I am very excited to report that my first-ever peer-reviewed publication has now gone live on Cambridge Journals Online!
The article is titled “Fair Isn’t Always Equal: Constituency Population and the Quality of Representation in Canada,” and will be published in an upcoming edition of the Canadian Journal of Political Science. In the piece, Peter Loewen, Michael MacKenzie and I examine whether there is an inherent conflict between efforts to ensure the effective representation of communities of common interest and the idea of representation by population (rep-by-pop).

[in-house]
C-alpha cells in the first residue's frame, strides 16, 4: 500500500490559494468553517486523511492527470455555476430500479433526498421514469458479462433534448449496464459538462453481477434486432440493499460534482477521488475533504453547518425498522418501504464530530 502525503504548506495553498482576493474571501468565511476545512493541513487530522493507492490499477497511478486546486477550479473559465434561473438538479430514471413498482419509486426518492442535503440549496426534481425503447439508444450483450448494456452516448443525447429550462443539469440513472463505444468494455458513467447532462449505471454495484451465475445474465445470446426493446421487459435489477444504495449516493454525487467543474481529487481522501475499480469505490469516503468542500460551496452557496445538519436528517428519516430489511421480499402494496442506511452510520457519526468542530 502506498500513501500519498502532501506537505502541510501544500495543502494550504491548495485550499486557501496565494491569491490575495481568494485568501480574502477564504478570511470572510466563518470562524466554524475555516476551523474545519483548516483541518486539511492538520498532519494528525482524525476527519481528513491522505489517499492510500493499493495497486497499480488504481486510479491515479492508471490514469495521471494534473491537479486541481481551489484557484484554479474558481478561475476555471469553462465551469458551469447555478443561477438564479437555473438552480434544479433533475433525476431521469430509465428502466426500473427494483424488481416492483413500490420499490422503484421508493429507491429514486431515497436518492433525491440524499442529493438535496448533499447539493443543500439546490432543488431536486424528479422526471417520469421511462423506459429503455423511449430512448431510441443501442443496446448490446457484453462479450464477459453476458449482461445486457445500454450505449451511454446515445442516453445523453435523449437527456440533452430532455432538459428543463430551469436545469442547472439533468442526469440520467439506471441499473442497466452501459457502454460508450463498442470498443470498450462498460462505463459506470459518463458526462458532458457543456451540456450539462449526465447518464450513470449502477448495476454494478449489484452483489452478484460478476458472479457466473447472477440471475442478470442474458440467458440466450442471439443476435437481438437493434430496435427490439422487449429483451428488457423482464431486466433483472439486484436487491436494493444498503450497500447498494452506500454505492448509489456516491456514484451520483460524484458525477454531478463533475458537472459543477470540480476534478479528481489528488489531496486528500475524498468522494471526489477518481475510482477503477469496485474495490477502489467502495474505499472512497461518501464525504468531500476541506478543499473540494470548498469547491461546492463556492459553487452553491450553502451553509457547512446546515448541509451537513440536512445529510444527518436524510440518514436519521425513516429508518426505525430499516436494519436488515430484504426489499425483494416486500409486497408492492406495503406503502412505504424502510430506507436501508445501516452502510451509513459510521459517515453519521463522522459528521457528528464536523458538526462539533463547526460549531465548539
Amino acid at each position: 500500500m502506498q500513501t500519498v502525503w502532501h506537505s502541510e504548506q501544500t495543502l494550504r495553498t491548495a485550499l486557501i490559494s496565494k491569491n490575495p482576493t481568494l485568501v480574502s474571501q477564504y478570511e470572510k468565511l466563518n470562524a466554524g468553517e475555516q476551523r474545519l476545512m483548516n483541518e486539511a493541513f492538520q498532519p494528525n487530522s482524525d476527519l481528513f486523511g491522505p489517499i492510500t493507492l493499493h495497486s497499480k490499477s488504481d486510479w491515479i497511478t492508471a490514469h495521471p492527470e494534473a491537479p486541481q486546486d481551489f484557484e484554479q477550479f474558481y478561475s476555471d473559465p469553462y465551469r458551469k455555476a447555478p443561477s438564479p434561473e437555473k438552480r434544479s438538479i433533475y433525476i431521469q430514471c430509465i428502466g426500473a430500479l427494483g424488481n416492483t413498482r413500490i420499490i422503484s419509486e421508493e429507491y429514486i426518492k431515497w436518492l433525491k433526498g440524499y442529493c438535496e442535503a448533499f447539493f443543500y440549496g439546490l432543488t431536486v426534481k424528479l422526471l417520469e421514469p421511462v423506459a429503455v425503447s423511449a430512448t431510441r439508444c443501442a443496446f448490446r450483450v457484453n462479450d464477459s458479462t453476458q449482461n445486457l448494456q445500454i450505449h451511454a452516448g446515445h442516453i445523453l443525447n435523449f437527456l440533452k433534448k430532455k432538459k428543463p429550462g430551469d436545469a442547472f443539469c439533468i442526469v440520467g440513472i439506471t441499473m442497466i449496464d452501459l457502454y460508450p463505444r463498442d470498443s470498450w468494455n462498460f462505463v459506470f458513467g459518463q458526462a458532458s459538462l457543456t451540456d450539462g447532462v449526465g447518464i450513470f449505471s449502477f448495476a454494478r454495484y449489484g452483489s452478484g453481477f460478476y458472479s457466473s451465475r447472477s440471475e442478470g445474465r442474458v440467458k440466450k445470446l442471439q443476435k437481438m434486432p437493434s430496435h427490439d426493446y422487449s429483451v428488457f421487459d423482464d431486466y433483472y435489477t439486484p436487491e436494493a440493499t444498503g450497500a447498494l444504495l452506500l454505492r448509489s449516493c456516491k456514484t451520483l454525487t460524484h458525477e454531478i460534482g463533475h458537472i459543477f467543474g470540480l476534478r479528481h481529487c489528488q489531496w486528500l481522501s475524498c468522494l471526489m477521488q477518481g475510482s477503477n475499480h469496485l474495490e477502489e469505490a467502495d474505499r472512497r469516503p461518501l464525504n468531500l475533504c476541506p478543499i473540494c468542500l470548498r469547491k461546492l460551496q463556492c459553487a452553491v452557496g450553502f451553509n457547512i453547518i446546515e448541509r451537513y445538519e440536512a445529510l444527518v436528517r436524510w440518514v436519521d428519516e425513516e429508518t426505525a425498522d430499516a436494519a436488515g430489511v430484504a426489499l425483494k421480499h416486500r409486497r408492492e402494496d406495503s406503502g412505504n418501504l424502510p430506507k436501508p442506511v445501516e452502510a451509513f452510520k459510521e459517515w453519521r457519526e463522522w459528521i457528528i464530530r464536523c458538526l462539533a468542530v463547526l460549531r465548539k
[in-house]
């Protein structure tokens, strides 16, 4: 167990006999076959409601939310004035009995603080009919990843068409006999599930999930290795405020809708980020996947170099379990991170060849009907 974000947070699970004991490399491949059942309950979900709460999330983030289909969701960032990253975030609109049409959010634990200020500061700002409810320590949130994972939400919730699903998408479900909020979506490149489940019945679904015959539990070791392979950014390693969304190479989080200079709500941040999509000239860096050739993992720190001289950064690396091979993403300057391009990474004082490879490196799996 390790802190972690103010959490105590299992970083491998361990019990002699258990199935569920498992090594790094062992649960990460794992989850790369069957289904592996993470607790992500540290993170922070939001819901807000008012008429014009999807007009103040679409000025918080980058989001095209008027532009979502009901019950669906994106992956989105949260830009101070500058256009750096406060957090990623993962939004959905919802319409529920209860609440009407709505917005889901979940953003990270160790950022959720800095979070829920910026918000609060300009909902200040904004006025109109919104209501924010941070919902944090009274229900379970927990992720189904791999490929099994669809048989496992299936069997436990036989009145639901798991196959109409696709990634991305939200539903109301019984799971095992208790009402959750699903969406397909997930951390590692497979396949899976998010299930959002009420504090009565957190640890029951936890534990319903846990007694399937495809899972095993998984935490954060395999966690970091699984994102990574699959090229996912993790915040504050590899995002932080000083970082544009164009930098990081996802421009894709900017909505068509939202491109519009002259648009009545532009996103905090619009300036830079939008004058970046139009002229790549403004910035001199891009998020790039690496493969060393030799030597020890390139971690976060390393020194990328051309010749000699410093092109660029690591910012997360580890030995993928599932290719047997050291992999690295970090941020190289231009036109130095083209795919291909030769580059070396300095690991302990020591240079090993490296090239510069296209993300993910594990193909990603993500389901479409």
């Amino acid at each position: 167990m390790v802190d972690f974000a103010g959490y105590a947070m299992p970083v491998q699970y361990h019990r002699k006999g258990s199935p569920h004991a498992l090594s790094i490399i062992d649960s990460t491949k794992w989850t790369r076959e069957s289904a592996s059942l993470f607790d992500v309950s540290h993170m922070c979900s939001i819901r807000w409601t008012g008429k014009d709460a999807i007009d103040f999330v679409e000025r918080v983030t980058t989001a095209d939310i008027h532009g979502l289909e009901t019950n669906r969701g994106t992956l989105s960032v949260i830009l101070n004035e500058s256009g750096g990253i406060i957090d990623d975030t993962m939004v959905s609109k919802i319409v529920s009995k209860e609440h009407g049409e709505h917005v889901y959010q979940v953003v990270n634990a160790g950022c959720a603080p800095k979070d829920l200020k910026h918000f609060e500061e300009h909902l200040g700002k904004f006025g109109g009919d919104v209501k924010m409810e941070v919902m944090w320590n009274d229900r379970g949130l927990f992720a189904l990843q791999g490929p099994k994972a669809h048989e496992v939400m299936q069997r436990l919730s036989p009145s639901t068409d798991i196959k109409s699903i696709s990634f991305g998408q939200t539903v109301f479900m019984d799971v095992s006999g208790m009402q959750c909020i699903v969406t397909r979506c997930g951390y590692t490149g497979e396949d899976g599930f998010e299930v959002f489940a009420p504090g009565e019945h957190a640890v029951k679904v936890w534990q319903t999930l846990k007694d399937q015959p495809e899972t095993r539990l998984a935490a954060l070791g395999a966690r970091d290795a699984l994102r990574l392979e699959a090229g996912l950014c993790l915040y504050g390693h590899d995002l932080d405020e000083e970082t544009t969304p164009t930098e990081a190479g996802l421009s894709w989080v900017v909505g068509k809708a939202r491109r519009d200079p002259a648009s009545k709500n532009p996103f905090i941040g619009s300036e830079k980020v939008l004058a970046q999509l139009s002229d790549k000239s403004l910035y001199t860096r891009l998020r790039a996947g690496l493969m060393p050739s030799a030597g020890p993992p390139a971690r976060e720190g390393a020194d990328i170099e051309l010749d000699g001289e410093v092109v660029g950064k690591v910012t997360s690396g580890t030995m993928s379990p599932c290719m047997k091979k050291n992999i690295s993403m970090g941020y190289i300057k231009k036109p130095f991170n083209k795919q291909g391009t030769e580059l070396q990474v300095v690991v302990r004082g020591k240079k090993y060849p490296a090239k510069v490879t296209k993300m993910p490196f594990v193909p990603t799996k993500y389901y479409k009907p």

In brief, the Canadian electoral system allows for large differences in population between constituencies in order to enhance the representation of both geographic communities (e.g. rural areas) and minority groups (e.g. language communities). Using both survey and experimental data, we found that these differences in constituency population have no consistent impact on citizens’ experience of democracy as measured either by self-reported satisfaction or by MPs’ responsiveness to constituents’ requests for assistance. As such, we found no evidence that efforts to ensure the representation of communities of interest has harmed the overall quality of Canadian democracy.